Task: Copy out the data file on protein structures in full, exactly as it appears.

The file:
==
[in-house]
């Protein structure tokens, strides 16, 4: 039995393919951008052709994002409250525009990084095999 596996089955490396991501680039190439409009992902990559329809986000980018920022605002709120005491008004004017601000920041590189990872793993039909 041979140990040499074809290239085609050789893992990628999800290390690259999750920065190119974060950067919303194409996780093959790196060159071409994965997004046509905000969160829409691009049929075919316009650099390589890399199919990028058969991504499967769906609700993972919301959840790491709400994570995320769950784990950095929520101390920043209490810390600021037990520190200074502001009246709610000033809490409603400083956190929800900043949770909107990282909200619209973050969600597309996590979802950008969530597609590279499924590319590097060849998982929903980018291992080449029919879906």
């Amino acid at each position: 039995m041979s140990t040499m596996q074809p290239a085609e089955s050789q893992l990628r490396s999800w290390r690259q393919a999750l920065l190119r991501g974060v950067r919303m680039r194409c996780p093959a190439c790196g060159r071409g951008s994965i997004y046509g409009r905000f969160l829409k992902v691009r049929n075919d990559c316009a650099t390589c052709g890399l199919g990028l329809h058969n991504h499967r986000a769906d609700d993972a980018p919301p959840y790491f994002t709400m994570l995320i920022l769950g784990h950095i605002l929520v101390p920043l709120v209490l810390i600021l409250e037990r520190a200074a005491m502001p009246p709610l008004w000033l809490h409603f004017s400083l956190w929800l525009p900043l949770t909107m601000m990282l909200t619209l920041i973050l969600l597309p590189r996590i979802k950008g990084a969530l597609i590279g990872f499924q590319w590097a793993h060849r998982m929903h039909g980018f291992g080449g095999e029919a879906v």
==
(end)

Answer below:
[in-house]
């Protein structure tokens, strides 16, 4: 039995393919951008052709994002409250525009990084095999 596996089955490396991501680039190439409009992902990559329809986000980018920022605002709120005491008004004017601000920041590189990872793993039909 041979140990040499074809290239085609050789893992990628999800290390690259999750920065190119974060950067919303194409996780093959790196060159071409994965997004046509905000969160829409691009049929075919316009650099390589890399199919990028058969991504499967769906609700993972919301959840790491709400994570995320769950784990950095929520101390920043209490810390600021037990520190200074502001009246709610000033809490409603400083956190929800900043949770909107990282909200619209973050969600597309996590979802950008969530597609590279499924590319590097060849998982929903980018291992080449029919879906």
């Amino acid at each position: 039995m041979s140990t040499m596996q074809p290239a085609e089955s050789q893992l990628r490396s999800w290390r690259q393919a999750l920065l190119r991501g974060v950067r919303m680039r194409c996780p093959a190439c790196g060159r071409g951008s994965i997004y046509g409009r905000f969160l829409k992902v691009r049929n075919d990559c316009a650099t390589c052709g890399l199919g990028l329809h058969n991504h499967r986000a769906d609700d993972a980018p919301p959840y790491f994002t709400m994570l995320i920022l769950g784990h950095i605002l929520v101390p920043l709120v209490l810390i600021l409250e037990r520190a200074a005491m502001p009246p709610l008004w000033l809490h409603f004017s400083l956190w929800l525009p900043l949770t909107m601000m990282l909200t619209l920041i973050l969600l597309p590189r996590i979802k950008g990084a969530l597609i590279g990872f499924q590319w590097a793993h060849r998982m929903h039909g980018f291992g080449g095999e029919a879906v």